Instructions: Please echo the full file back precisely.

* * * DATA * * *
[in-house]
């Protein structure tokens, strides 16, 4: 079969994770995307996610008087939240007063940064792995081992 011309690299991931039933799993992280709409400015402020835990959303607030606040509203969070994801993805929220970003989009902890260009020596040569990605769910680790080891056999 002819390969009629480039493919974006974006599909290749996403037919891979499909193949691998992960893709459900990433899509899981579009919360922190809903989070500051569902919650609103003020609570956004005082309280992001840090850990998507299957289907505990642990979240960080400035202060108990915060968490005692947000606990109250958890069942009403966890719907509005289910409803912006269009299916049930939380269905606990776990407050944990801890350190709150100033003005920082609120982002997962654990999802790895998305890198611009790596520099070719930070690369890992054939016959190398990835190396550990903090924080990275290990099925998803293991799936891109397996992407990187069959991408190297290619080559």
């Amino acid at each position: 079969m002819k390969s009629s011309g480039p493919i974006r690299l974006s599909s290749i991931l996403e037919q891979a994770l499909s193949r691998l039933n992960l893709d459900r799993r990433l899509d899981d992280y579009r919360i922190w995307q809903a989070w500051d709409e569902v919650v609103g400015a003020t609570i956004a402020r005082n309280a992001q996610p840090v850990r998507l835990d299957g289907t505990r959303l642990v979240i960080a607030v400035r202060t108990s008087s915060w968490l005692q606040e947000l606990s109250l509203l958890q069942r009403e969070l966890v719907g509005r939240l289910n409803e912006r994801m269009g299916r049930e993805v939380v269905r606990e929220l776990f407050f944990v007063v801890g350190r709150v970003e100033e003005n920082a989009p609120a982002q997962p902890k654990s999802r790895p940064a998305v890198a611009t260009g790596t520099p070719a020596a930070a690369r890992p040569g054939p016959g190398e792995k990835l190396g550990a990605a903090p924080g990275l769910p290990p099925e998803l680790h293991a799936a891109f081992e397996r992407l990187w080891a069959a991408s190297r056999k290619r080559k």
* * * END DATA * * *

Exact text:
[in-house]
């Protein structure tokens, strides 16, 4: 079969994770995307996610008087939240007063940064792995081992 011309690299991931039933799993992280709409400015402020835990959303607030606040509203969070994801993805929220970003989009902890260009020596040569990605769910680790080891056999 002819390969009629480039493919974006974006599909290749996403037919891979499909193949691998992960893709459900990433899509899981579009919360922190809903989070500051569902919650609103003020609570956004005082309280992001840090850990998507299957289907505990642990979240960080400035202060108990915060968490005692947000606990109250958890069942009403966890719907509005289910409803912006269009299916049930939380269905606990776990407050944990801890350190709150100033003005920082609120982002997962654990999802790895998305890198611009790596520099070719930070690369890992054939016959190398990835190396550990903090924080990275290990099925998803293991799936891109397996992407990187069959991408190297290619080559």
């Amino acid at each position: 079969m002819k390969s009629s011309g480039p493919i974006r690299l974006s599909s290749i991931l996403e037919q891979a994770l499909s193949r691998l039933n992960l893709d459900r799993r990433l899509d899981d992280y579009r919360i922190w995307q809903a989070w500051d709409e569902v919650v609103g400015a003020t609570i956004a402020r005082n309280a992001q996610p840090v850990r998507l835990d299957g289907t505990r959303l642990v979240i960080a607030v400035r202060t108990s008087s915060w968490l005692q606040e947000l606990s109250l509203l958890q069942r009403e969070l966890v719907g509005r939240l289910n409803e912006r994801m269009g299916r049930e993805v939380v269905r606990e929220l776990f407050f944990v007063v801890g350190r709150v970003e100033e003005n920082a989009p609120a982002q997962p902890k654990s999802r790895p940064a998305v890198a611009t260009g790596t520099p070719a020596a930070a690369r890992p040569g054939p016959g190398e792995k990835l190396g550990a990605a903090p924080g990275l769910p290990p099925e998803l680790h293991a799936a891109f081992e397996r992407l990187w080891a069959a991408s190297r056999k290619r080559k």